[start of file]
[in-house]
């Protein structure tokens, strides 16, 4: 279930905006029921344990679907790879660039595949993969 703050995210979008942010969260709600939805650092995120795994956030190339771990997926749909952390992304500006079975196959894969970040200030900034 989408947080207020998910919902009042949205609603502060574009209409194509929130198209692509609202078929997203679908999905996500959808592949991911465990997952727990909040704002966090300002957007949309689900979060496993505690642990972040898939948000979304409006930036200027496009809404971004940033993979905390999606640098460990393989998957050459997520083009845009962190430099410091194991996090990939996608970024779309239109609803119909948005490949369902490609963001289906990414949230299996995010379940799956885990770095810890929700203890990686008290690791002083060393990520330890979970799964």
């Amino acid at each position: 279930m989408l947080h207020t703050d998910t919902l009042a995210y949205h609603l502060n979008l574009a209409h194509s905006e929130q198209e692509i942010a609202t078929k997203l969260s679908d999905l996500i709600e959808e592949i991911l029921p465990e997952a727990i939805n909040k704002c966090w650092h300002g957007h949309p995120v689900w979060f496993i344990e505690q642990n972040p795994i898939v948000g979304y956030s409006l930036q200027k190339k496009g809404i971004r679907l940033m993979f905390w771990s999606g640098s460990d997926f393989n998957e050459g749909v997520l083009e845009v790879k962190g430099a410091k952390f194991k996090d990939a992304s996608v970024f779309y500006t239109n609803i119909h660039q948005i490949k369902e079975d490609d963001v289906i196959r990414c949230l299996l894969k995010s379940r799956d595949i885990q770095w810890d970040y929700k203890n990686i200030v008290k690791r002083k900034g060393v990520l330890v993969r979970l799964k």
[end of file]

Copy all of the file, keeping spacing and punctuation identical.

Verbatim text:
[in-house]
């Protein structure tokens, strides 16, 4: 279930905006029921344990679907790879660039595949993969 703050995210979008942010969260709600939805650092995120795994956030190339771990997926749909952390992304500006079975196959894969970040200030900034 989408947080207020998910919902009042949205609603502060574009209409194509929130198209692509609202078929997203679908999905996500959808592949991911465990997952727990909040704002966090300002957007949309689900979060496993505690642990972040898939948000979304409006930036200027496009809404971004940033993979905390999606640098460990393989998957050459997520083009845009962190430099410091194991996090990939996608970024779309239109609803119909948005490949369902490609963001289906990414949230299996995010379940799956885990770095810890929700203890990686008290690791002083060393990520330890979970799964």
């Amino acid at each position: 279930m989408l947080h207020t703050d998910t919902l009042a995210y949205h609603l502060n979008l574009a209409h194509s905006e929130q198209e692509i942010a609202t078929k997203l969260s679908d999905l996500i709600e959808e592949i991911l029921p465990e997952a727990i939805n909040k704002c966090w650092h300002g957007h949309p995120v689900w979060f496993i344990e505690q642990n972040p795994i898939v948000g979304y956030s409006l930036q200027k190339k496009g809404i971004r679907l940033m993979f905390w771990s999606g640098s460990d997926f393989n998957e050459g749909v997520l083009e845009v790879k962190g430099a410091k952390f194991k996090d990939a992304s996608v970024f779309y500006t239109n609803i119909h660039q948005i490949k369902e079975d490609d963001v289906i196959r990414c949230l299996l894969k995010s379940r799956d595949i885990q770095w810890d970040y929700k203890n990686i200030v008290k690791r002083k900034g060393v990520l330890v993969r979970l799964k």